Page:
GOP House caucus questions cost of O’Malley Asia trip

By Len Lazarick

The Republican leaders in the House of Delegates are suggesting that Gov. Martin O’Malley’s trip to Asia is costing Maryland taxpayers far more than the $100,000 advertised price tag. In a letter they sent the governor’s office Wednesday, they are asking for a full accounting of the cost and sources of funding for all the state officials on the trip, including 14 from the university system.

The Maryland in Asia delegation outside of Gyeongbokgung Palace in Korea.

The Maryland in Asia delegation outside of Gyeongbokgung Palace in Korea. Photo courtesy

O’Malley returns Saturday from a 10-day trip to China, Korea and Vietnam that includes a delegation of at least 67 other people for some parts of the trip.

“I was shocked by the sheer volume of people on the trip,” including 27 from the government sector, said House Minority Leader Tony O’Donnell of Calvert County. “That’s a lot of people for an economic development trip.”

“The bottom line for me is when the state is really struggling, I want to find out what taxpayers are really paying for this trip,” O’Donnell said. While the university system is not directly under the governor’s control, “to me that’s taxpayer money.”

Raquel Guillory, O’Malley’s new communications director, said, “This trip has already reaped millions in economic benefits and the governor hasn’t even returned.”

It has generated at least $40 million in direct investment to Maryland from a Chinese pharmaceutical company, and several other agreements with Maryland firms.

In response to previous press inquiries, the governor’s office has said the trip will cost $80,000, according to the Washington Times, and $100,000, according to The Washington Post. But those estimates only cover the full-time employees of the executive branch of state government, not the university personnel, the governor’s state trooper protection, or other staff that might not be on the list now on the governor’s website.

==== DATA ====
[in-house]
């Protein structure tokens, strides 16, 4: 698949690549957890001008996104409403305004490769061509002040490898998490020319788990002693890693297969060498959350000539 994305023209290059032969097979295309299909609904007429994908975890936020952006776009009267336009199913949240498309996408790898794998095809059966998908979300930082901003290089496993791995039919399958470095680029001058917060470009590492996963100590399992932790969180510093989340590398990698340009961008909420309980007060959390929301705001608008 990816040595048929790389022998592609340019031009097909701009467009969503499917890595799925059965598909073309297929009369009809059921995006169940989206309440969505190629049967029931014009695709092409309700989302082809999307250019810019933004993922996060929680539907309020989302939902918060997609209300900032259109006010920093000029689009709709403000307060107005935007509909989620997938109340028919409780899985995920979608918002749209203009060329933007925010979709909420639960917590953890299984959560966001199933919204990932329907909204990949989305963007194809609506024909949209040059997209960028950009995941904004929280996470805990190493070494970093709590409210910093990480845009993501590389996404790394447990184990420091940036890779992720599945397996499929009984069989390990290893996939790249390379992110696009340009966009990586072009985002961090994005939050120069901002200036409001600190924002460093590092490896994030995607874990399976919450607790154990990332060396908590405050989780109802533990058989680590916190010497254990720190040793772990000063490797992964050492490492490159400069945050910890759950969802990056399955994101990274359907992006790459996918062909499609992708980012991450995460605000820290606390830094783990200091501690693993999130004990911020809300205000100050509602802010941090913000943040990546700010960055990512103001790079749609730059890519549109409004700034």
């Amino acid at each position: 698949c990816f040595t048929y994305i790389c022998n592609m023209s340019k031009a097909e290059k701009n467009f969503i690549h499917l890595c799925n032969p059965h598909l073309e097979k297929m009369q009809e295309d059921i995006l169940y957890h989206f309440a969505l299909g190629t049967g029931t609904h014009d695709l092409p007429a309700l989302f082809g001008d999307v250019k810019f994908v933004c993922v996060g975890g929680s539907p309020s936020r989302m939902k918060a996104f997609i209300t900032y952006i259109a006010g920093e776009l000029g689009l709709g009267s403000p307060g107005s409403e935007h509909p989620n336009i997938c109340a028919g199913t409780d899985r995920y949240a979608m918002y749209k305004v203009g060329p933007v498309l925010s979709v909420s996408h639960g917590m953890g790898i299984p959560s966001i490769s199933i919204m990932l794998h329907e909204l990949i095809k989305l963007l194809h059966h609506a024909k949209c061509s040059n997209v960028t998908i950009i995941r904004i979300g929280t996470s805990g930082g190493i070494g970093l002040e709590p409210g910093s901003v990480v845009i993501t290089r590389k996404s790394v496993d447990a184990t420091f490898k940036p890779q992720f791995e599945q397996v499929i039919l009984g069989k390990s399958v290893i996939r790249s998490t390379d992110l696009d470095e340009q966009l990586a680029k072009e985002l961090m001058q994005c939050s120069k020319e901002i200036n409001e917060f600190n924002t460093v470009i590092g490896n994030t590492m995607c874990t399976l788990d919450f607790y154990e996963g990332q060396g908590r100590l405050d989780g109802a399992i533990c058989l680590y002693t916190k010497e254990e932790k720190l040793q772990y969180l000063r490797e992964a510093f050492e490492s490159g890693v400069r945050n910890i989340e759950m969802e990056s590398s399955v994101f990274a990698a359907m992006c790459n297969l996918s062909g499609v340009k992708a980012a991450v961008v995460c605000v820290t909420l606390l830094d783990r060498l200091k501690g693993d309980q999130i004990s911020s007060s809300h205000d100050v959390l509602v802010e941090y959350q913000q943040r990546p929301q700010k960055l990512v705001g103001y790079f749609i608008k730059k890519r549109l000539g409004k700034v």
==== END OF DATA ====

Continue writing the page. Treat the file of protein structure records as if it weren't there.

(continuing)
Guillory suggested partisan motives for O’Donnell’s letter. “Del. O’Donnell never raised this issue of cost when similar trips were taken by the previous governor,” she said.

According to figures from the Department of Economic and Business Development, Republican Gov. Bob Ehrlich took a development trip to Asia in 2004 that cost $219,000 and a trip to Paris in 2005 that cost taxpayers $240,000.

“We asked these very legitimate questions in very respectful manner,” O’Donnell said. “There’s no need to get so defensive about it or to cast aspersions on anyone else.”

The opening paragraph to the letter the governor from O’Donnell and House Minority Whip Jeannie Haddaway-Riccio is at least a bit sarcastic.

“With Maryland’s plummeting business rankings and high tax environment, we know convincing corporations to locate here is not an easy task. We hope this trip proves to be a fruitful one for the citizens of Maryland.”

In an interview, O’Donnell said, “these trips are very expensive,” and this one included four international flight legs. “Those international flights are very expensive,” he said. According to travel websites, airfare alone for the entire trip may have cost upwards of $2,000 per person.

O’Donnell said, “I want them to know someone is watching them.”

According to DBED, the governor and his party got no airline discounts and traveled in coach (economy) on all slights, except that the governor will fly business class on the way back. This category has leg room than first class.

Not everyone on the list accompanied the governor to all three countries. The private sector travelers paid their own way, and even Del. Guy Guzzone, who is listed in the delegation, made and paid for his own travel plans and only met up with the delegation in Korea, according to a conversation he had with and a story in the Howard County Times.



About The Author

Len Lazarick

Len Lazarick was the founding editor and publisher of and is currently the president of its nonprofit corporation and chairman of its board He was formerly the State House bureau chief of the daily Baltimore Examiner from its start in April 2006 to its demise in February 2009. He was a copy editor on the national desk of the Washington Post for eight years before that, and has spent decades covering Maryland politics and government.